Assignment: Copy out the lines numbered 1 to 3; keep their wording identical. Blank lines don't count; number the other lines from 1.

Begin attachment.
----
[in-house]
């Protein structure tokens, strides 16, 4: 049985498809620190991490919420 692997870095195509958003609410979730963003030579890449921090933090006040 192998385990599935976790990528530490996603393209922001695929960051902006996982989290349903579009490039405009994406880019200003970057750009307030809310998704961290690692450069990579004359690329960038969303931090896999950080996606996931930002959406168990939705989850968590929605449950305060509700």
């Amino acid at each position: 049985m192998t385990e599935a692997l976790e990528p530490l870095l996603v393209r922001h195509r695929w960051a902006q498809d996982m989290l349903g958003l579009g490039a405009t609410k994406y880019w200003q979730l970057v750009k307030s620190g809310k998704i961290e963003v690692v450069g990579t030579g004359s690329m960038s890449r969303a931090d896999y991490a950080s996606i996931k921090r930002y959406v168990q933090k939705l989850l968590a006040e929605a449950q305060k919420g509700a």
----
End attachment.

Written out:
[in-house]
């Protein structure tokens, strides 16, 4: 049985498809620190991490919420 692997870095195509958003609410979730963003030579890449921090933090006040 192998385990599935976790990528530490996603393209922001695929960051902006996982989290349903579009490039405009994406880019200003970057750009307030809310998704961290690692450069990579004359690329960038969303931090896999950080996606996931930002959406168990939705989850968590929605449950305060509700």
């Amino acid at each position: 049985m192998t385990e599935a692997l976790e990528p530490l870095l996603v393209r922001h195509r695929w960051a902006q498809d996982m989290l349903g958003l579009g490039a405009t609410k994406y880019w200003q979730l970057v750009k307030s620190g809310k998704i961290e963003v690692v450069g990579t030579g004359s690329m960038s890449r969303a931090d896999y991490a950080s996606i996931k921090r930002y959406v168990q933090k939705l989850l968590a006040e929605a449950q305060k919420g509700a």